Getting a new group started (was Affordable Cohousing, Renters vs Owners)
From: Fred H Olson (fholsoncohousing.org)
Date: Wed, 23 Jan 2008 08:51:12 -0800 (PST)
Kristen Simmons <simmonskristen [at] gmail.com>
is the author of the message below.
It was posted by Fred the Cohousing-L list manager <fholson [at] cohousing.org>
after deleting extra quoted message.
--------------------  FORWARDED MESSAGE FOLLOWS --------------------

 Tom,

I've been reading your posts with interest. My group got started about a
year ago, and I been studying and learning about cohousing ever since. There
are so many great resources out there, so I thought I would share with you
what has been really helpful for Stony Brook Cohousing.

1. Chris ScottHanson's book is absolutely wonderful. It's all about
cohousing development, with everything from getting financing and making
things affordable, to the color card system and consensus. Worth its weight
in gold. Chris also does workshops through his firm Cohousing Resources.

2. It was recommended that we create a common vision very early. We took
that advice and hired Laura Fitch of Kraus-Fitch Architects to do a
visioning workshop with our group. We had homework before the workshop, then
we hammered out our common vision. I think that it was one day, but it might
have been two. I think that we got a lot more done with her skilled
facilitation than we could have ever done on our own. It was tempting to try
to save money and do it ourselves, but I bet that every member of our group
is glad that we hired Laura to work with us on that task. We learned more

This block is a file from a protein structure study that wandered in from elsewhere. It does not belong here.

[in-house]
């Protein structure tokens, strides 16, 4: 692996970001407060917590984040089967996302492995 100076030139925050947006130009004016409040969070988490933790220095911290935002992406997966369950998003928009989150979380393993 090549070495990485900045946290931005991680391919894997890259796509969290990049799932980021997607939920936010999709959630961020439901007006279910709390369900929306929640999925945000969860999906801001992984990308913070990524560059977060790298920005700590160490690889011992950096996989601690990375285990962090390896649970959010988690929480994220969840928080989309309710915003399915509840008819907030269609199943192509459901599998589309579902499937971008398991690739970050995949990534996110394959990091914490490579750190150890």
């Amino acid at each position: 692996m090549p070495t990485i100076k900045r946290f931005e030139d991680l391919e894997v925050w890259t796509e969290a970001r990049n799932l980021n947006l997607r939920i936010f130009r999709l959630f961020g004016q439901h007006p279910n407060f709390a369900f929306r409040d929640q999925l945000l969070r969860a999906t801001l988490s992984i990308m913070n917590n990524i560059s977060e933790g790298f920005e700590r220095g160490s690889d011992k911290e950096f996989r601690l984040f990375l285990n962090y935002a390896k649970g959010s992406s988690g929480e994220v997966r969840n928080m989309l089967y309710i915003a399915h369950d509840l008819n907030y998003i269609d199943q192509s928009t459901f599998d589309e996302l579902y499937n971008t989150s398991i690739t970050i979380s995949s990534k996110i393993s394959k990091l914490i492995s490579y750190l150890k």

about each other and felt much more united by defining our common vision.

3. When it was time to do our site planning, we brought Laura back. We had
more homework and a slide show which also served as a marketing opportunity
for us. In the slide show, we saw images of many, many cohousing
communities, which helped us on the following days, because it gave us a
common visual language to use as we discussed what we hoped to achieve.

We talked about units being connected in many different ways, and Laura
could bring us back to reality. For example, if all units are connected,
then each unit might have fewer windows. But maybe that's ok if our group
values a smaller footprint for the whole community, which more sustainable,
more than bright units with lots of windows, which also ranked high in our
preferences. We also talked about how the units would relate to each other
and to the common house. I could go on and on about all the things we
discussed, but the bottom line is that Laura helped us to guide us and kept
us focused. She made of think about things that we would never have thought
of on our own.

4. Visit as many cohousing communities as you can! The elevyn that I have
seen are amazingly different, although the residents of all have been some
of the most interesting people I have ever met! (And also helpful and
knowledable.)

Cheers,
Kristen




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Message: 7
Date: Mon, 14 Jan 2008 11:35:44 -0800 (PST)
From: tom shea <sheamuson [at] yahoo.com>
Subject: Re: [C-L]_ Affordable Cohousing, Renters vs Owners
To: cohousing-l [at] cohousing.org
Message-ID: <585121.64694.qm [at] web32515.mail.mud.yahoo.com>
Content-Type: text/plain; charset=us-ascii

Great!
Hypothetical:    If you were be part of a group of folks interested in
developing a new cohousing community and the group was unsure (no one has a
strong opinion either way) with whether to develop single family or joined
units ( i.e. shared walls and roofs vs stand alone homes) which way would
you want to go?  Why?   Would you design all units or allow individuals to
design build (assuming stand alone homes)?

Tom Shea

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